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Troop Level OA Activities

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  • Troop Level OA Activities

    Most OA activities I read about here are district or council based. Few activities seem to be at the troop level.

    As a Cub Pack leader, the neighboring troop has been of very little help to the pack program.

    I'd really like to have some help with our fall recruiting night from the Scouts, so I'm planning to ask the troop to ask Troop OA members to turn out for our recruiting night to help boys and parents make stomp bottle rockets and then have the Scouts lead the rocket launch portion of the activity, which includes handing out stickers each time a boy wins one of the rocket launch heats.

    The Scouts would be encouraged to wear their OA sash.

    Does that sound like a reasonable OA activity to encourage?

  • #2
    You say that the neighboring Troop has been of little help, so you most likely won't get any help from it's OA members. (I don't know what the situation is, but...) I am of course stumped as to why the Troop is ignoring your Pack, as that is an excellent recruiting sourse for new members when your boys age out of Cubbing.

    Don't just limit yourself to the OA. If you need Scouts, then why don't you just ask for help from another Troop at your District Roundtable? Scouts require service hours for advancement, and helping at Cub events are great ways of killing two birds at once. (recruiting and service)

    As for the OA, just contact the local Lodge directly. they will most likely be happy to provide assistance.

    Comment


    • #3
      The OA has used programs like OA Mentoring and Scoutreach to assist Troops. If a Pack requested the OA to help as you have illustrated, I would strongly encourage the youth OA members to support this activity. Service hours or not, it's a great way to help encourage boys to join the program.

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      • #4
        So the troop isn't cooperating, but you think a sub-group of the troop is going to magically help? How does that work again?

        The OA isn't a magic bullet to solve another unit's problems. You still need to convince members of this same troop to help you, and frankly, the privilege of running a stomp-rocket event, handing out stickers and wearing their sashes just isn't the draw you think it is.

        Your pack needs to solve this communication issue with the troop before you can reasonably expect any partnerships.

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        • #5
          Hello Shortridge,

          My theory is that a lot of OA members never get involved in district or council OA activities, but might participate with other OA members in a Troop activity.

          Of course that may not work, but I figure it's better than doing nothing.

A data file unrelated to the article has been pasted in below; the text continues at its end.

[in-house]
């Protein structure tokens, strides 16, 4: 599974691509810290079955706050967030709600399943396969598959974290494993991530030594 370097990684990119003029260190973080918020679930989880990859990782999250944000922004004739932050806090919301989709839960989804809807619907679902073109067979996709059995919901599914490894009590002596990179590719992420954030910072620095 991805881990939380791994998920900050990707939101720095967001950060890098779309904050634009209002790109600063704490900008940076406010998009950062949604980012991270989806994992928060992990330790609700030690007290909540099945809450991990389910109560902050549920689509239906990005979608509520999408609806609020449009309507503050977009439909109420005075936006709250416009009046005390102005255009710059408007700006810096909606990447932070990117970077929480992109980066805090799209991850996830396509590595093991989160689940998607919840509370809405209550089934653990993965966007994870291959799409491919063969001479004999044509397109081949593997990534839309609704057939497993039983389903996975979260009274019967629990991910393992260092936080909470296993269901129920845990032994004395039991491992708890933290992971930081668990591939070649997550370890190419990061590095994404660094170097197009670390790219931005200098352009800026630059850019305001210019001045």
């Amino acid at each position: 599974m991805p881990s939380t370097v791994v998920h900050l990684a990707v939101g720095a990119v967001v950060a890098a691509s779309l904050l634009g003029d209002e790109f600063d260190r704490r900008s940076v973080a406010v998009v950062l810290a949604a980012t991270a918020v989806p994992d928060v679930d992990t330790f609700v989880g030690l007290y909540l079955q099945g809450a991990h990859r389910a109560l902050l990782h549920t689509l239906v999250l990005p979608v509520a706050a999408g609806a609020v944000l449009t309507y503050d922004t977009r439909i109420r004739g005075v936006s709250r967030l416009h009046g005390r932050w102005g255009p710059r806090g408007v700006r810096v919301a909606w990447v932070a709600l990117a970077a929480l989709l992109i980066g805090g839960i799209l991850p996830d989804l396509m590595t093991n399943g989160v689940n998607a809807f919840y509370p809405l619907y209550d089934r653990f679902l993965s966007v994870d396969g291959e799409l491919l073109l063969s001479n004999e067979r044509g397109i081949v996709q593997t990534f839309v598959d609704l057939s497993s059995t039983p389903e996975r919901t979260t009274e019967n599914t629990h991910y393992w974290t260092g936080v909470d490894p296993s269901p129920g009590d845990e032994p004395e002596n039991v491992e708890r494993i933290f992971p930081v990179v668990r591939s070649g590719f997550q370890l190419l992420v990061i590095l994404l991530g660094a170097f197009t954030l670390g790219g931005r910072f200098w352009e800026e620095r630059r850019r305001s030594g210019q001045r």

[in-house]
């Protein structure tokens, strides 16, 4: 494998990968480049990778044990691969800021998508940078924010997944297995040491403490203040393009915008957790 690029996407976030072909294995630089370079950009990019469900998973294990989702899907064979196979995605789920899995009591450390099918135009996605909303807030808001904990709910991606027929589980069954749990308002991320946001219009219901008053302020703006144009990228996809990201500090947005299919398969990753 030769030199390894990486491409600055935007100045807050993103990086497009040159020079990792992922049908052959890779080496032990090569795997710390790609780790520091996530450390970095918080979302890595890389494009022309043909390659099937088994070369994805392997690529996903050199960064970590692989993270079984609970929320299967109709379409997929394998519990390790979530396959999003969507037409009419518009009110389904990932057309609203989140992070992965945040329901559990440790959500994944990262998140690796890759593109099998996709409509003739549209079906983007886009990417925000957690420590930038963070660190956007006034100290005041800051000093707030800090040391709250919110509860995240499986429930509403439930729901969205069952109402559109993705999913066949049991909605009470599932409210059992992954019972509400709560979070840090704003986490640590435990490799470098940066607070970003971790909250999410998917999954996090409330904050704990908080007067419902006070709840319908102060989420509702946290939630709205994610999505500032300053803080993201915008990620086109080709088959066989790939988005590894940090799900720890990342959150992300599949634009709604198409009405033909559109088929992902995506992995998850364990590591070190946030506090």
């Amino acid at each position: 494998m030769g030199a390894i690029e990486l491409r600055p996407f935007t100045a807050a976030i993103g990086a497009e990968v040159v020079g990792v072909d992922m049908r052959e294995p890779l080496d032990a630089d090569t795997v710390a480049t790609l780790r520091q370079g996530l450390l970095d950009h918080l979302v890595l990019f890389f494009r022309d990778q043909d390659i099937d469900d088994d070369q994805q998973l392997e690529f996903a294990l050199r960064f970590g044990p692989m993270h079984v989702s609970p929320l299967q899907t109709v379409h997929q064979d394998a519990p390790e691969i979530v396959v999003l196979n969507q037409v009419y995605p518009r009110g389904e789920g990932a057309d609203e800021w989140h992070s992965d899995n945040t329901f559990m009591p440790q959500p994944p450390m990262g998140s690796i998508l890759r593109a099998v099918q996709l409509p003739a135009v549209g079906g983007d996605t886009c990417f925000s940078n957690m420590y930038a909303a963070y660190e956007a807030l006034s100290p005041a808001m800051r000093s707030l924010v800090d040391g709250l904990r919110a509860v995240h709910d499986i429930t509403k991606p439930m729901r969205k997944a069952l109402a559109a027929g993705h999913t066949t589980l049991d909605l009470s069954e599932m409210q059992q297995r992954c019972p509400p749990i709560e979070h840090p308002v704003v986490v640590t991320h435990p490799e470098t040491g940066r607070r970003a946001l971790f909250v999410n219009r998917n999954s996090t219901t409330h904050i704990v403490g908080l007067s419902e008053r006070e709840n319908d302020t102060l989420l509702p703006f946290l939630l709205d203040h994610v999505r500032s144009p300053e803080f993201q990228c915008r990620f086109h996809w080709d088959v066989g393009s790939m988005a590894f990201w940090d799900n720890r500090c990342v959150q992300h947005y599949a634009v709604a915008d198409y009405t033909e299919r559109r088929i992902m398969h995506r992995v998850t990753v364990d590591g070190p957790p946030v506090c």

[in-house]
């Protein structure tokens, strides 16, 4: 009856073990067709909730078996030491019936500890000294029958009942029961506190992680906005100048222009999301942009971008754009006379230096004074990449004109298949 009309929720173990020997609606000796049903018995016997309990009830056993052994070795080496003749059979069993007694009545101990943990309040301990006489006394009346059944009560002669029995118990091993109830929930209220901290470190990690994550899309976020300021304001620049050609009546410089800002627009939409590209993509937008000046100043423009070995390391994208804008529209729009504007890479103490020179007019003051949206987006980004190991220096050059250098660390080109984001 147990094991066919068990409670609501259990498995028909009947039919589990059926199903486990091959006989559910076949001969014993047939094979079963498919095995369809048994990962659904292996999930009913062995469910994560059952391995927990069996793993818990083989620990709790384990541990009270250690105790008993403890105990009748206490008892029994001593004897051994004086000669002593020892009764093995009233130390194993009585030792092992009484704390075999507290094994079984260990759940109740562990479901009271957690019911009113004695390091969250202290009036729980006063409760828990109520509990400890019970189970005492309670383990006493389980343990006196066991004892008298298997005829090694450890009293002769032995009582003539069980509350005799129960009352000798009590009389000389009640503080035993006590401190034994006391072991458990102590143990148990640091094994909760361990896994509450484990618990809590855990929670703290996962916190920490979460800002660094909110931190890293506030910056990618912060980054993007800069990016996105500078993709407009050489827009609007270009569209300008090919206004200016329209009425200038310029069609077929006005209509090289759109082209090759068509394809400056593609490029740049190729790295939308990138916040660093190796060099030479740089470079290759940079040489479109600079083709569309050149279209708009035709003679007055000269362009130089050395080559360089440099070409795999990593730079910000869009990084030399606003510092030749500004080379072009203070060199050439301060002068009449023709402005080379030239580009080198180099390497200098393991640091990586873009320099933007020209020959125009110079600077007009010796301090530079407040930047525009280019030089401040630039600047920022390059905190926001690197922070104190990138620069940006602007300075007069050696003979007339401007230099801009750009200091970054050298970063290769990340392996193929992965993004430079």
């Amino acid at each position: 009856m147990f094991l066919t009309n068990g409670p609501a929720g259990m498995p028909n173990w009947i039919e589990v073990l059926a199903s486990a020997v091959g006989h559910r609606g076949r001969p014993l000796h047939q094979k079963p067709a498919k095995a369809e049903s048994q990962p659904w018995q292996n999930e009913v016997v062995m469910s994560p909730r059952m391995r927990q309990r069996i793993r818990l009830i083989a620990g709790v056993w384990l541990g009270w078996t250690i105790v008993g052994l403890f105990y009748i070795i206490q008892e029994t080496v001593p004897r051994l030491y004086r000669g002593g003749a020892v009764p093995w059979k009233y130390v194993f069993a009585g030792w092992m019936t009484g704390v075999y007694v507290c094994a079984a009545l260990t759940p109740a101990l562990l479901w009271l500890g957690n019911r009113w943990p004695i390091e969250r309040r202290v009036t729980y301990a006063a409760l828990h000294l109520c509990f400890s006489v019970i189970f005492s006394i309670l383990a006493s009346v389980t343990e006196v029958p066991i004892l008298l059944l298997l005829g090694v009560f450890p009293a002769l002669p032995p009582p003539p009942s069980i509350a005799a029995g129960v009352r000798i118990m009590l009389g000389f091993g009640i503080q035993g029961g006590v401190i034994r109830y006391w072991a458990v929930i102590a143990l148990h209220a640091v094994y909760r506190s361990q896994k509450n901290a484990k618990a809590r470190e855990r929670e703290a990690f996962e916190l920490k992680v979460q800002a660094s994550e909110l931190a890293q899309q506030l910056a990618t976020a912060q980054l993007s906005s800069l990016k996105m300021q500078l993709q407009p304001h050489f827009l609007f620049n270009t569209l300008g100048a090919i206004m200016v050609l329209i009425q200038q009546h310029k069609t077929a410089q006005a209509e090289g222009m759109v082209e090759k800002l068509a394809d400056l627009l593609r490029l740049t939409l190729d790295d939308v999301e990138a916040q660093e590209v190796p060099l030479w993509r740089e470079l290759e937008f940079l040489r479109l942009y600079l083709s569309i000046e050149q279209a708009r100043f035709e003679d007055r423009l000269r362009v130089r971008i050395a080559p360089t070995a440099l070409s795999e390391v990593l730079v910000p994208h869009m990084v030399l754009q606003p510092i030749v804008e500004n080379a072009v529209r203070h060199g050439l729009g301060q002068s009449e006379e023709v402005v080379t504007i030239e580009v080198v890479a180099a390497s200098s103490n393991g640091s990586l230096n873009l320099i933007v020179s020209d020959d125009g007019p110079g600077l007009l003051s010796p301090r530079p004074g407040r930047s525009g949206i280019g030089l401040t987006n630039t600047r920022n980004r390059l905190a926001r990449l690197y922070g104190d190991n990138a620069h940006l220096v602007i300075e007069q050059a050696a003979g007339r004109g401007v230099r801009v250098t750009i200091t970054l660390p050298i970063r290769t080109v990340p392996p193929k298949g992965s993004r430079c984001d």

I see a lot of Scouting driven by habits and traditions. If I can make service to the Cub Pack a habit and tradition of troop Scouts and Scouters, that would be a good thing.

          Comment


          • #6
            It depends.

            Some OA members may see it as a service opportunity.

            Some may see it as a service opportunity, and if their lodge flaps are restricted and they need so many service hours to get one, they may do it. Oh and ask you to sign their paperwork.

            If your OA lodge has a negative attitude towards Cubs, they may not do it.

            If your OA lodge has a possitive attitude towards Cubs, they may do it.

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            • #7
              Stop thinking at a unit level. The minute someone mentions getting help from OA or venturing programs, they are better served thinking at district or council levels. I'm not talking about organizational boundaries here. It's just that those kind of youth will more likely get their buddies together to drive 10 miles to help stomp bottle rockets than walk across the street.

              Talk to the lodge advisor or lodge chief. See if they know a couple of talented boys who like working with kids. Chances are they won't be in the troop next door.

              If you know a couple of youth in the troop, give them a call. It seems that the leaders are putting your requests through a beaureucratic meat grinder, and by the time an announcement gets to e boys, the sausage is rotten.

              Comment


              • #8
                >


                True, no doubt. But those folks are already overextended.

                I want to expand the pool of Scouts who will help Cub Scouts, and my pack in particular.

                Perhaps it wont work. Shucks --- ideas are cheaper than balogney! I try lots of things that don't work.

                But if it does work, perhaps that can be used to create a greater sense of OA membership and service, and help my Cub Pack too. I think that's worth a try.

                It's kind of discouraging because the Scoutmaster was Cubmaster of the pack, and he ought to be taking more of a role to help out the struggling Cub Pack, which his troop needs BADLY to survive and thrive.

                Perhaps this is something the Scoutmaster and youth leaders will decide to support. It's just a little different than the fruitless begging I've tried before, which hasn't worked.

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